Shefford is a lively and interesting small market town. It owes its name and its foundation to the five roads which meet in the town and the fact that at this point it was possible to ford the rivers Hit and Flit. Although the low lying land must have been a swamp at that time, the higher ground was used for sheep rearing and those flocks using the roads gave it the name of Sheepford or Shefford.
Its ancient wealth is reflected in the two princely iron age burials accidentally found near Stanford Bury Farm and the Roman cemetery which lay close to the Robert Bloomfield Middle School.
By the time the Domesday Book was compiled, however, Shefford is not to be found in it - but the ‘Cudsands in the manor of Campton’ seems a likely candidate, for even in 1220 when the first recorded ‘Serford’ appears it was part of the manor of Campton and Shefford-cum-Campton it remained until the mid 19th century.
It was important enough to be, in 1225, granted a Charter to hold a market and this must have flourished since in later times Bedford was to complain bitterly of the competition to its own markets. By 1312 the king had granted a Royal Charter to Shefford to hold a fair on Michaelmas Day. Although at least two more fairs were established at later dates the Michaelmas Fair held on the 11th of October every year in the High Street is the only one to survive.
The five roads still meet in Shefford and have strongly influenced its buildings - many of them originating as coaching inns and other uses which served the passing trade. When the canal was built in 1822 and the railway arrived in 1857 even more trade came with them and the population of the town increased steadily.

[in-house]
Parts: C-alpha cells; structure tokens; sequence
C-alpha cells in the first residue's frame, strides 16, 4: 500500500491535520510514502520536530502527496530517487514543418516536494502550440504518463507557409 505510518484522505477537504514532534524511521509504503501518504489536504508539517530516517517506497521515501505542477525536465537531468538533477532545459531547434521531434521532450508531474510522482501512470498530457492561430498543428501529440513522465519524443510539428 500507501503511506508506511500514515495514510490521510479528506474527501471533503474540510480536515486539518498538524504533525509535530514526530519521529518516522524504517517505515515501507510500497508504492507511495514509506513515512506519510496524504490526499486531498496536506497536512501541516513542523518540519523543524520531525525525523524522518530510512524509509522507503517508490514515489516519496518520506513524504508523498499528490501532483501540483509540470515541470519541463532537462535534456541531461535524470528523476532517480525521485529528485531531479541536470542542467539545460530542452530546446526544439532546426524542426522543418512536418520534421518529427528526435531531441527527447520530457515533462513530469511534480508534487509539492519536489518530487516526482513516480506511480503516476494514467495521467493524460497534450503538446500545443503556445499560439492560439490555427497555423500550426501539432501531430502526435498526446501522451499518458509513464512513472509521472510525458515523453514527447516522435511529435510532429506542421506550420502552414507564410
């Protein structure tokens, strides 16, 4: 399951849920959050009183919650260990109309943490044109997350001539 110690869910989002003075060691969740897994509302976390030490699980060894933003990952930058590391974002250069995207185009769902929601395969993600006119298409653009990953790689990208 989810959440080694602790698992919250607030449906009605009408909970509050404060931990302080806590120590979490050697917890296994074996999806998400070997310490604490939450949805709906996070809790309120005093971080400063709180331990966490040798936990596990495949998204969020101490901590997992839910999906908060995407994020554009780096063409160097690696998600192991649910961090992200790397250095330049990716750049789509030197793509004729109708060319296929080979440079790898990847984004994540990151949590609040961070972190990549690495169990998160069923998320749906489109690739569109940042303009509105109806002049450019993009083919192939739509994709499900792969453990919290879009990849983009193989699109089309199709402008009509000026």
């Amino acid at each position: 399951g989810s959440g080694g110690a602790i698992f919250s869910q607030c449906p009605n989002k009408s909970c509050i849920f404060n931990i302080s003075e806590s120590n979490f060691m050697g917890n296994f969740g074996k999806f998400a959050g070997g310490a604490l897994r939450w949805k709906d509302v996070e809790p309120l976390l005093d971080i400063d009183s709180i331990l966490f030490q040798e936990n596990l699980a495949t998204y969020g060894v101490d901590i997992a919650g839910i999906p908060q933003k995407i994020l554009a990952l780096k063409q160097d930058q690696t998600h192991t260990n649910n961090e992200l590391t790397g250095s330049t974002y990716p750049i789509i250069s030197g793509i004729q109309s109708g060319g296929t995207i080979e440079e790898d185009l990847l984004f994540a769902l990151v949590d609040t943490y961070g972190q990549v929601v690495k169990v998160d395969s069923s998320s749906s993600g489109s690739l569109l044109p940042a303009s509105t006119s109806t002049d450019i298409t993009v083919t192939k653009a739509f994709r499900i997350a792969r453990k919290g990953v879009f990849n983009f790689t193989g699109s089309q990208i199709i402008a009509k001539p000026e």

By the turn of the century it had reached a size which made its designation as part of the parish and manor of Campton a nonsense - the ugly duckling had outgrown its mother - and Shefford became a parish in its own right.
Before local government was established to take responsibility for the provision of lighting, drainage and the carriageways, Shefford was fortunate in the benefaction of an Tudor Sheffordian named Robert Lucas who bequeathed his property to the benefit of all the people of Shefford. In 1560 the Robert Lucas Trust was set up to establish and maintain bridges, highways and causeways in Shefford. In 1750 the Trust did build two new bridges over the Hit and the Flit and the highway between them. You can still see South Bridge Street and North Bridge Street today.
In 1820 the trust also arranged for the pond to be filled in and a reservoir to supply water to a pump installed. Alas, the original pump was a victim of the rush in the 20th century to accommodate the motorcar.Town Pump It is today commemorated in a replica pump immediately opposite the White Hart.
In 1900 it was described by H.Groves in The Way About Bedfordshire as ‘A bright and clean little market town, as well it ought to be, for in the reign of Elizabeth, Robert Lucas left moneys for the paving, cleansing and lighting of its streets.’
Before leaving the Pump it is worth looking at the small plaque towards the top which commemorates Peter Harwood whose Story of Shefford has supplied much useful information for the walk.